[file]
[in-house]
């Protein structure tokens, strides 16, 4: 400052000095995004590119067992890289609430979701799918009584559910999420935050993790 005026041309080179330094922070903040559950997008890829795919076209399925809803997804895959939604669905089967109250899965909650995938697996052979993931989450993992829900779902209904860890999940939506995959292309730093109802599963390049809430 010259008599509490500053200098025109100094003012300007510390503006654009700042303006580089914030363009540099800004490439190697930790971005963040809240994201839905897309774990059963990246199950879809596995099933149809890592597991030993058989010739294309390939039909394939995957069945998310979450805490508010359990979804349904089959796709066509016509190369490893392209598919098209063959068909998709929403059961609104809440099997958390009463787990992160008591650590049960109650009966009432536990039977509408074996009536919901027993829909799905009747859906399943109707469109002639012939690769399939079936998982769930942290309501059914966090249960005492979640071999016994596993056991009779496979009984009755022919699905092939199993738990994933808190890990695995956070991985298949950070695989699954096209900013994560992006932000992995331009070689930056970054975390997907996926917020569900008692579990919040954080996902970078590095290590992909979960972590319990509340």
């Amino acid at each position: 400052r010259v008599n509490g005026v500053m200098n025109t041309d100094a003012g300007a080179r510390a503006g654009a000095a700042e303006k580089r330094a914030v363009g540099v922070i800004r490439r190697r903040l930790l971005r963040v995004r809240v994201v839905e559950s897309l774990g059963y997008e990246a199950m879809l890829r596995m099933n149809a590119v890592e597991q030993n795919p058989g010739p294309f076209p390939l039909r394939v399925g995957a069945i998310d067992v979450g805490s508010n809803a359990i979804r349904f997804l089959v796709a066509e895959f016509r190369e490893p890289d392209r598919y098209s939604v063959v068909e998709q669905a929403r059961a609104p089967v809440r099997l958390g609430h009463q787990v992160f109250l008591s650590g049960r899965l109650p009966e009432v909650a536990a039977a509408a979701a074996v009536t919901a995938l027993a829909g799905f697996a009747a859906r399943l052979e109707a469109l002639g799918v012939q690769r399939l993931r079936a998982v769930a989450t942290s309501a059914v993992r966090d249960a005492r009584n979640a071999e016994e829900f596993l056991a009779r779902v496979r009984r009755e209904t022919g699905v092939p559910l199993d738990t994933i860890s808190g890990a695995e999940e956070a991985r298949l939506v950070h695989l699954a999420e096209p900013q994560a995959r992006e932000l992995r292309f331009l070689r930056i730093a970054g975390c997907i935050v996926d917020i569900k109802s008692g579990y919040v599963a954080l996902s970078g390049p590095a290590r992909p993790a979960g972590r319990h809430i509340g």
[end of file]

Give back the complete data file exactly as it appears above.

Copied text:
[in-house]
């Protein structure tokens, strides 16, 4: 400052000095995004590119067992890289609430979701799918009584559910999420935050993790 005026041309080179330094922070903040559950997008890829795919076209399925809803997804895959939604669905089967109250899965909650995938697996052979993931989450993992829900779902209904860890999940939506995959292309730093109802599963390049809430 010259008599509490500053200098025109100094003012300007510390503006654009700042303006580089914030363009540099800004490439190697930790971005963040809240994201839905897309774990059963990246199950879809596995099933149809890592597991030993058989010739294309390939039909394939995957069945998310979450805490508010359990979804349904089959796709066509016509190369490893392209598919098209063959068909998709929403059961609104809440099997958390009463787990992160008591650590049960109650009966009432536990039977509408074996009536919901027993829909799905009747859906399943109707469109002639012939690769399939079936998982769930942290309501059914966090249960005492979640071999016994596993056991009779496979009984009755022919699905092939199993738990994933808190890990695995956070991985298949950070695989699954096209900013994560992006932000992995331009070689930056970054975390997907996926917020569900008692579990919040954080996902970078590095290590992909979960972590319990509340």
């Amino acid at each position: 400052r010259v008599n509490g005026v500053m200098n025109t041309d100094a003012g300007a080179r510390a503006g654009a000095a700042e303006k580089r330094a914030v363009g540099v922070i800004r490439r190697r903040l930790l971005r963040v995004r809240v994201v839905e559950s897309l774990g059963y997008e990246a199950m879809l890829r596995m099933n149809a590119v890592e597991q030993n795919p058989g010739p294309f076209p390939l039909r394939v399925g995957a069945i998310d067992v979450g805490s508010n809803a359990i979804r349904f997804l089959v796709a066509e895959f016509r190369e490893p890289d392209r598919y098209s939604v063959v068909e998709q669905a929403r059961a609104p089967v809440r099997l958390g609430h009463q787990v992160f109250l008591s650590g049960r899965l109650p009966e009432v909650a536990a039977a509408a979701a074996v009536t919901a995938l027993a829909g799905f697996a009747a859906r399943l052979e109707a469109l002639g799918v012939q690769r399939l993931r079936a998982v769930a989450t942290s309501a059914v993992r966090d249960a005492r009584n979640a071999e016994e829900f596993l056991a009779r779902v496979r009984r009755e209904t022919g699905v092939p559910l199993d738990t994933i860890s808190g890990a695995e999940e956070a991985r298949l939506v950070h695989l699954a999420e096209p900013q994560a995959r992006e932000l992995r292309f331009l070689r930056i730093a970054g975390c997907i935050v996926d917020i569900k109802s008692g579990y919040v599963a954080l996902s970078g390049p590095a290590r992909p993790a979960g972590r319990h809430i509340g």